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Shakespeare Sonnet 69

Updated on May 12, 2020
Maya Shedd Temple profile image

Poetry became my passion, after I fell in love with Walter de la Mare's "Silver" in Mrs. Edna Pickett's sophomore English class, circa 1962.

Edward de Vere, 17th Earl of Oxford

Source

Introduction and Text of Sonnet 69: "Those parts of thee that the world’s eye doth view"

The speaker in Sonnet 69 is concerned about the differences between the mind's ability to distinguish truth on the physical and spiritual levels. While the physical level may show outward beauty, the spiritual level possesses the true eternal nature of beauty.

While each human being maintains an outer and inner level of being, it is only those who can access the inner qualities of the heart and mind who truly live and retain the ability to create true art. It must be remembered that this speaker is ever focused on creating art—his sonnets, and thus he continues to elucidate all aspects of art from creation to criticism.

Sonnet 69: "Those parts of thee that the world’s eye doth view"

Those parts of thee that the world’s eye doth view
Want nothing that the thought of hearts can mend;
All tongues—the voice of souls—give thee that due,
Uttering bare truth, even so as foes commend.
Thy outward thus with outward praise is crown’d;
But those same tongues, that give thee so thine own,
In other accents do this praise confound
By seeing farther than the eye hath shown.
They look into the beauty of thy mind,
And that, in guess, they measure by thy deeds;
Then,—churls,—their thoughts, although their eyes were kind,
To thy fair flower add the rank smell of weeds:
But why thy odour matcheth not thy show,
The soil is this, that thou dost common grow.

Reading of Sonnet 69

Shakespeare Sonnet Titles


The Shakespeare Sonnet sequence does not feature titles for each sonnet; therefore, each sonnet's first line becomes the title. According to the MLA Style Manuel: "When the first line of a poem serves as the title of the poem, reproduce the line exactly as it appears in the text." APA does not address this issue.

The real "Shakespeare"

Source

Commentary

The speaker dramatizes the difference between inner and outer qualities of the human personality, with implications for the healing nature of art.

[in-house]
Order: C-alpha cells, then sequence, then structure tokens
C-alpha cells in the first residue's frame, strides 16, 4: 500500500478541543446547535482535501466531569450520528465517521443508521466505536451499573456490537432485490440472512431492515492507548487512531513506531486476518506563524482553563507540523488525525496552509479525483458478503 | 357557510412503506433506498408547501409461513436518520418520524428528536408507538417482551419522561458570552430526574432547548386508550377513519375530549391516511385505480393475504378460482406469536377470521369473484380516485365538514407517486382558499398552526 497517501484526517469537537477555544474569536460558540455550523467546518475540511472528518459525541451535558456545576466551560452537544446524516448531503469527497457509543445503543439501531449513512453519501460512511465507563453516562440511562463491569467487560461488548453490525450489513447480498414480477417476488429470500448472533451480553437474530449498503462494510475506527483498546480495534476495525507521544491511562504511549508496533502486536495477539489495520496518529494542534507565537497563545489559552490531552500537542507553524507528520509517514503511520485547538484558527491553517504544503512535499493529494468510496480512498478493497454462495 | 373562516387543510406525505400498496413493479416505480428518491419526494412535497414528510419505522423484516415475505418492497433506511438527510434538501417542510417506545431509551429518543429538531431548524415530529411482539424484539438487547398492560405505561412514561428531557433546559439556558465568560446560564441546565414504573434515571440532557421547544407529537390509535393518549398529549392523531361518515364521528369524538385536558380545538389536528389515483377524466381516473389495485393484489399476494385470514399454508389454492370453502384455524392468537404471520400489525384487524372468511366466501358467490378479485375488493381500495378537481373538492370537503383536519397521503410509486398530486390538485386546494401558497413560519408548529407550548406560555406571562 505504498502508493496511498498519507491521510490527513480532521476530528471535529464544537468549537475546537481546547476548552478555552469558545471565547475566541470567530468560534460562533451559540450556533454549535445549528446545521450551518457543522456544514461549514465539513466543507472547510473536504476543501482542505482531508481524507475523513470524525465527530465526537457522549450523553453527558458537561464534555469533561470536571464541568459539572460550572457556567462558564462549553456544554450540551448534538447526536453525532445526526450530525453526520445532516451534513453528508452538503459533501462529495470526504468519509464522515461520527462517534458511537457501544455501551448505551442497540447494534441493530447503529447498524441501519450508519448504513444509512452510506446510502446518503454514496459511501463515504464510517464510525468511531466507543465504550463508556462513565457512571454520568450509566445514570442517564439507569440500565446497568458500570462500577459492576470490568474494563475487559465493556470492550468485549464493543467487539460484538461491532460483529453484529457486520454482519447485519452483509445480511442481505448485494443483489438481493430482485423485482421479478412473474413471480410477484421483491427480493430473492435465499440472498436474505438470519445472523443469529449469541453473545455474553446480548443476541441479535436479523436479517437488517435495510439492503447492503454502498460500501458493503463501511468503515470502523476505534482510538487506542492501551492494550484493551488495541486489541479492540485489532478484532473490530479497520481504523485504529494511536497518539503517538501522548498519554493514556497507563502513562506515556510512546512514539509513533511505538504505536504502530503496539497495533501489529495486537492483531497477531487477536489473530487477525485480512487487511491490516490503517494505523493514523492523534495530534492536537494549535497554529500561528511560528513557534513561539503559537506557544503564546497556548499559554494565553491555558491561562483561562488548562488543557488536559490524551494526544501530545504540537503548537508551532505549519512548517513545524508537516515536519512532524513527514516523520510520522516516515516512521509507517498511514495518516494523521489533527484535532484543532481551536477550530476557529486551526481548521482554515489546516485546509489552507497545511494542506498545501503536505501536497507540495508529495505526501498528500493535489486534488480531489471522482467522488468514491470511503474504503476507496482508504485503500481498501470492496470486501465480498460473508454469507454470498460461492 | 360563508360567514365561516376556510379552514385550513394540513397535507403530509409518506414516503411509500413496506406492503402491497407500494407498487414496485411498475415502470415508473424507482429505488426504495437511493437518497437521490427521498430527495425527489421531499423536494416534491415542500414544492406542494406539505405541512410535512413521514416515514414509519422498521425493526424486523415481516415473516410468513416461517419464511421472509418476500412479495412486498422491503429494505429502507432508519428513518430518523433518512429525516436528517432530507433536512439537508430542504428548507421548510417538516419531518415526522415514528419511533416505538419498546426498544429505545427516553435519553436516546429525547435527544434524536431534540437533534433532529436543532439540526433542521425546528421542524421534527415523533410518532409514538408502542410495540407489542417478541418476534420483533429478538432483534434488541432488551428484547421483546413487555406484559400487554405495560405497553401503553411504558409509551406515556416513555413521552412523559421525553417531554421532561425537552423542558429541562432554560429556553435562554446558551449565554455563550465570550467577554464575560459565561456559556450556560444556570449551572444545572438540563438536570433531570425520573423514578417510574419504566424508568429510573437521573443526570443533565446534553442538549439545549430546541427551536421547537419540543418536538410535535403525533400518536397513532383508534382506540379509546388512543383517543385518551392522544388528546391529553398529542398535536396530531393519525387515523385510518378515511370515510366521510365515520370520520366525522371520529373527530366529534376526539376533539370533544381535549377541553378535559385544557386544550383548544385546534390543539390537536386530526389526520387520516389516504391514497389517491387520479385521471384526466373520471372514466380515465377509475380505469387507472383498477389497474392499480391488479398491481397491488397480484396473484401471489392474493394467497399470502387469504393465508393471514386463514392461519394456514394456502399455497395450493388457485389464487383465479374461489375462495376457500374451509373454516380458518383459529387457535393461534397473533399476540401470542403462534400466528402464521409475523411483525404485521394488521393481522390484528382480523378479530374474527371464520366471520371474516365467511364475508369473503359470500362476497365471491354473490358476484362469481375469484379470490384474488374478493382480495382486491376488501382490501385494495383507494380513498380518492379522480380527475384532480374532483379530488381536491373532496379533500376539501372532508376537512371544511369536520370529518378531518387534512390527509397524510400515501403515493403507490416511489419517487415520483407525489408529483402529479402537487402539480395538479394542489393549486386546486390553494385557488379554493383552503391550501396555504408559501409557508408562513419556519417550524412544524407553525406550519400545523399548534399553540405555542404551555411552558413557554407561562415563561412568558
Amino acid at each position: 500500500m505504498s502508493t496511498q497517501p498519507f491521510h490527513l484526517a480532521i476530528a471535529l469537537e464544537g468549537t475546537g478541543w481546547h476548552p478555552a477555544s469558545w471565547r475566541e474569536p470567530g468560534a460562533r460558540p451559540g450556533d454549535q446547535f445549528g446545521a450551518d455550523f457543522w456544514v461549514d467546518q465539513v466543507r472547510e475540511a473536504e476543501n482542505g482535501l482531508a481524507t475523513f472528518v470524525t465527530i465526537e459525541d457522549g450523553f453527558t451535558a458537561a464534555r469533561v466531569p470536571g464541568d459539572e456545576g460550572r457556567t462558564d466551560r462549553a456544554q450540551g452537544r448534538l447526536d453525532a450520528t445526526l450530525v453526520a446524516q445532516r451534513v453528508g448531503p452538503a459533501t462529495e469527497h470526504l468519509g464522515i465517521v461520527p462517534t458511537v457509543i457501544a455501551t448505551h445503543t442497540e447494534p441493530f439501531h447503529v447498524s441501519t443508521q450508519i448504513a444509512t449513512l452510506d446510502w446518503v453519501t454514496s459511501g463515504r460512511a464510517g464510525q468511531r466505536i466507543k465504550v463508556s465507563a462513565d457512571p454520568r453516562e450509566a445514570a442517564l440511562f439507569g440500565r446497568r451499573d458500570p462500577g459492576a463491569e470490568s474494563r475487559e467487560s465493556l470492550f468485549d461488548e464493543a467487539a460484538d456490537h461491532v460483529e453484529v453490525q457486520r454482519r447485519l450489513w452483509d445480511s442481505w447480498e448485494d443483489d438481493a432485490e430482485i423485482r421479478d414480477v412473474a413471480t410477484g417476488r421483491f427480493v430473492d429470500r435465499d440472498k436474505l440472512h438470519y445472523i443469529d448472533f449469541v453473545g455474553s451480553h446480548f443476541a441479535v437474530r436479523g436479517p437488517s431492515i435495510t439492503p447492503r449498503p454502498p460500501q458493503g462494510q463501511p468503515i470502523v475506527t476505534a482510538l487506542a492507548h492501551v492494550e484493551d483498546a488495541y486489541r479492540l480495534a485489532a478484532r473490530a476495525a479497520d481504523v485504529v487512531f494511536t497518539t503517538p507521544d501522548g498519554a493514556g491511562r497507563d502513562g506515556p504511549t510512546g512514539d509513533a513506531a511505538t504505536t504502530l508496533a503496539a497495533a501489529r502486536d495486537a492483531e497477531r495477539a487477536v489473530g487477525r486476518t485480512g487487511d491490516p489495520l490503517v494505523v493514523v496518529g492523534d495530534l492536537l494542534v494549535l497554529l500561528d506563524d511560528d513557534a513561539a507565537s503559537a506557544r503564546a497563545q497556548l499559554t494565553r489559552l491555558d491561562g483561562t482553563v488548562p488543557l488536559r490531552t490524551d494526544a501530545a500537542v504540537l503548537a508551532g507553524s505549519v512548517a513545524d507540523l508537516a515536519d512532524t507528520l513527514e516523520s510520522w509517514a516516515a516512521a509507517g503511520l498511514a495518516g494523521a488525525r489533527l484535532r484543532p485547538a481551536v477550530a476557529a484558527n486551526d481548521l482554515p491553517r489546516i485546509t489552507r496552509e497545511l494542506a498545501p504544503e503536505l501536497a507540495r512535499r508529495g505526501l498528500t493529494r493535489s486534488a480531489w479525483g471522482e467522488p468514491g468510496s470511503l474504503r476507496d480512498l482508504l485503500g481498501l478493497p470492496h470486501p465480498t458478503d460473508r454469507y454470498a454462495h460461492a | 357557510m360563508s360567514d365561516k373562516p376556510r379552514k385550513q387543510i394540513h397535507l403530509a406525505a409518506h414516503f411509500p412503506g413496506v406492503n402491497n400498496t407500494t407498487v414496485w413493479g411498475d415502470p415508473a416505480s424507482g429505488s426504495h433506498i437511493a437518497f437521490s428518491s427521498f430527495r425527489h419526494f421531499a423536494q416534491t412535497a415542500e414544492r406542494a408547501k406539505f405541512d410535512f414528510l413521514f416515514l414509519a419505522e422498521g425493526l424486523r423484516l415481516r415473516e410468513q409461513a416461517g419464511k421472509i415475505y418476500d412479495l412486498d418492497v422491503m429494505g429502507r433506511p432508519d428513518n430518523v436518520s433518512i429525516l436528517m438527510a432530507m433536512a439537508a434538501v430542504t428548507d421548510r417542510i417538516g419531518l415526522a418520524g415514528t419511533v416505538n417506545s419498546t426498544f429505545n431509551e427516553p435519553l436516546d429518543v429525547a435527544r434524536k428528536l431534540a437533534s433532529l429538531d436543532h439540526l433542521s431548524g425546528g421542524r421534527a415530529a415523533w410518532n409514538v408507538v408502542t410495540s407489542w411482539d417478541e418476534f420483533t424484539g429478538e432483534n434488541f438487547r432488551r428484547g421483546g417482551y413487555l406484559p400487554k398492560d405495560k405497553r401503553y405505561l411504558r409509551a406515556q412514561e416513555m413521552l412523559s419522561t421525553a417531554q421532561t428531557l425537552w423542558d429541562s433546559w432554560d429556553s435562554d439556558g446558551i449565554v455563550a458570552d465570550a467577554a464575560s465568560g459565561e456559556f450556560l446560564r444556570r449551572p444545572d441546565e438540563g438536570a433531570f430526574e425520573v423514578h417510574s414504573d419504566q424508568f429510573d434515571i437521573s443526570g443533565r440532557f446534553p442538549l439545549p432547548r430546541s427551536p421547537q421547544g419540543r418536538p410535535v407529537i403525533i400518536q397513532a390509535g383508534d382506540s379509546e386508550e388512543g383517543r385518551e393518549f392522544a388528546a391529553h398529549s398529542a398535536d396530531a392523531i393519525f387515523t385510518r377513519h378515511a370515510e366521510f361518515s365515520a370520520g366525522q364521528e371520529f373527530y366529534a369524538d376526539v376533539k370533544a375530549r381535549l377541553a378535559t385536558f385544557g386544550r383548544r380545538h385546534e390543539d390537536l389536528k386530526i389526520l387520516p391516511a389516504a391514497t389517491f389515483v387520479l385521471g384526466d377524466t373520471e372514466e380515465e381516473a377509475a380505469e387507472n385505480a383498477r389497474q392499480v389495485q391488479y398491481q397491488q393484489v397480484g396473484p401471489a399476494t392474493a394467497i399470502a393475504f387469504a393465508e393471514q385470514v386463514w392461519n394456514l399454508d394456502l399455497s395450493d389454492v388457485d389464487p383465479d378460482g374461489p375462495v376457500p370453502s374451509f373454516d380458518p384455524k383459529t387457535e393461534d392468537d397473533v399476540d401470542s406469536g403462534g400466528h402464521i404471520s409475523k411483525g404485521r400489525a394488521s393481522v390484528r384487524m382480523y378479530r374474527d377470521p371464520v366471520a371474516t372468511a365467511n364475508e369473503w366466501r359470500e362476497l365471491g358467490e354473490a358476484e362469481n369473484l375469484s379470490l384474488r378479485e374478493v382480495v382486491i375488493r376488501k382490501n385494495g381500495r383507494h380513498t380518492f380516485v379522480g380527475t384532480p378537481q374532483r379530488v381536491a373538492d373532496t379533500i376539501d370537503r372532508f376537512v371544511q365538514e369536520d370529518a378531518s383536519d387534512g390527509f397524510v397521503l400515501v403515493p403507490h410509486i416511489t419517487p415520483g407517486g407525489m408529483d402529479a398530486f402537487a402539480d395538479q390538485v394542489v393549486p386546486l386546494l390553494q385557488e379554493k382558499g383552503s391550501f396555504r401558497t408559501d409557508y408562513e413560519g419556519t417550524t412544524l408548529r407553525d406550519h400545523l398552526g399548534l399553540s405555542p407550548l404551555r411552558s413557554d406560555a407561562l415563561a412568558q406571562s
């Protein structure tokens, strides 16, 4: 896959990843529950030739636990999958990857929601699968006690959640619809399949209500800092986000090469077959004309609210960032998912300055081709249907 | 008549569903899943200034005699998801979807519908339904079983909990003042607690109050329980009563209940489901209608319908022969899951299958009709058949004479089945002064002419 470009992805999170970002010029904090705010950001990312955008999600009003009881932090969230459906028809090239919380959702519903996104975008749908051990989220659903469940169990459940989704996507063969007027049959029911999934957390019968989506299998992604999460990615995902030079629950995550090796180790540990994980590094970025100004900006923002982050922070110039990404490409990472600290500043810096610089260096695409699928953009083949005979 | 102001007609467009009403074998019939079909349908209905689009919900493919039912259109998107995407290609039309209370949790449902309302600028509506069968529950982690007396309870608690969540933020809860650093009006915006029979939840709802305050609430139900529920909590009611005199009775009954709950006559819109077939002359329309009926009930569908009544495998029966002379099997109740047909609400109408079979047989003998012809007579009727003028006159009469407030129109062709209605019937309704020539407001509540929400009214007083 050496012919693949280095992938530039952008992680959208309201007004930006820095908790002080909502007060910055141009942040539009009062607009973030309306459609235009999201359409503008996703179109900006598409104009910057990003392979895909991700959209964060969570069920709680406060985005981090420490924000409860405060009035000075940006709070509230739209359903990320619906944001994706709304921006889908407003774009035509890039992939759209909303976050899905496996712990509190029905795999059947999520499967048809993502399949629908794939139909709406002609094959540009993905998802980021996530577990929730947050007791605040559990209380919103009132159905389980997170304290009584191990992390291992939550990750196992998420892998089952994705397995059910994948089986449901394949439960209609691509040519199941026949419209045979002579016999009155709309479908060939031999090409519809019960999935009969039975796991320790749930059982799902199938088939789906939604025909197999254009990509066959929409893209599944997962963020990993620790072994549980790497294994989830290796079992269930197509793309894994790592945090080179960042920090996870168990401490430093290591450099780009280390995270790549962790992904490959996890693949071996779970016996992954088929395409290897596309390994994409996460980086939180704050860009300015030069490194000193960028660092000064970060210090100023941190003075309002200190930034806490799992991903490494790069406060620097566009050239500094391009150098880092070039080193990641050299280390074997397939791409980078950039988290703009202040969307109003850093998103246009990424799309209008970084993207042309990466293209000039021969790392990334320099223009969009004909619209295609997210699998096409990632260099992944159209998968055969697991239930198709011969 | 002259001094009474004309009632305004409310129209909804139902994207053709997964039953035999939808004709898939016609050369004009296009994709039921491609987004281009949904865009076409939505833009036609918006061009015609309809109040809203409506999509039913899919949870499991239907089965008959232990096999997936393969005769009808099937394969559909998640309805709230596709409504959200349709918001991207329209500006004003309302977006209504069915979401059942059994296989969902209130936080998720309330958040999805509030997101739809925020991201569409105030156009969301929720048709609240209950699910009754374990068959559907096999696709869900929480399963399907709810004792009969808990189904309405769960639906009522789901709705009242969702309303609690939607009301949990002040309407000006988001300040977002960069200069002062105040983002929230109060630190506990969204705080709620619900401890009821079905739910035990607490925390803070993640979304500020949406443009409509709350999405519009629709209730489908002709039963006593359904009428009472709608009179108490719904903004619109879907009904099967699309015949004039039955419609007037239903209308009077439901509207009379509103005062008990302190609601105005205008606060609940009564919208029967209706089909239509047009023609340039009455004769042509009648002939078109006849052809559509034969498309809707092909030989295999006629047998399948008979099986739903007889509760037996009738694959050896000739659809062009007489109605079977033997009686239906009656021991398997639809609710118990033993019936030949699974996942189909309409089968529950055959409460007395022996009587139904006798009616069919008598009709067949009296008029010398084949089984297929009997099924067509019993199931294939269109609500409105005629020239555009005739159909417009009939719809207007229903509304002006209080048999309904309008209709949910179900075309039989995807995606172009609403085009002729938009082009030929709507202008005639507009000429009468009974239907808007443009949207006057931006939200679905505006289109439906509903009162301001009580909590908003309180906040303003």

First Quatrain: Inner vs Outer Personality

Those parts of thee that the world’s eye doth view
Want nothing that the thought of hearts can mend;
All tongues—the voice of souls—give thee that due,
Uttering bare truth, even so as foes commend.

In the first quatrain of sonnet 69, the speaker determines that the inner person is not the same as the outer physical appearance. The "heart" can "mend" any deficiency that exists in the beauty and grace of the physical body.

The "voice of souls" uplifts the person who might be rebuked by "foes." Critics who may be "[u]ttering bare truth" are more important than those who seek to nullify it. The heart represents love, while the "voice of souls" represents wisdom; neither is visible by outward senses, but both contend and accomplish without fanfare.

Second Quatrain: Outward Praise Nothing Special

Thy outward thus with outward praise is crown’d;
But those same tongues, that give thee so thine own,
In other accents do this praise confound
By seeing farther than the eye hath shown.

When the outward is "with outward praise" "crown’d," nothing special is gained. Outward beauty degenerates with time, but inner beauty can grow and become even more beautiful over time. All the wagging "tongues" cannot add or detract from inner soul beauty. This speaker has always been more interested and intrigued by the spiritual level of being. He is appalled at the degeneration of the physical level.

The eye is capable of detecting only the outward, mutable appearance, but the heart and soul are more significant than the physical eye because they are capable of "seeing farther than the eye." The reader will remember that this speaker believes that the human personality flowers through creativity.

Third Quatrain: Unworthy Praise

They look into the beauty of thy mind,
And that, in guess, they measure by thy deeds;
Then,—churls,—their thoughts, although their eyes were kind,
To thy fair flower add the rank smell of weeds:
But why thy odour matcheth not thy show,
The soil is this, that thou dost common grow.

The heart and soul are capable of "look[ing] into the beauty of [the] mind." With such perception, they are able to take "measure of thy deeds." The unreliable adulation of popular criticism based on outward appearance is unworthy and offers no truth. And churlish critics can even distort what they see outwardly and "[t]o [a] fair flower add the rank smell of weeds."

The Couplet: Comprehending Truth

But why thy odour matcheth not thy show,
The soil is this, that thou dost common grow.

Those who fail to grasp the spiritual level of the human personality, especially in the artist, do not "matcheth" or understand the level of truth revealed in the creative works of spiritual artists.

Instead of offering true growth, the superficial viewers negate all art to dirt. They engage in a level of blather that inserts a common denominator into the human personality, while keeping the mind bound to the physical level that is filled with the pain of the temporary. Only at the soul level can consciousness reach infinity. The human personality is capable of reaching that level but remains hide-bound when engaged in too much reliance on the physical senses.

Edward de Vere, 17th Earl of Oxford

| Source

Roger Stritmatter – He Who Takes the Pain to Pen the Book: The Poetry of the 17th Earl of Oxford

© 2017 Linda Sue Grimes

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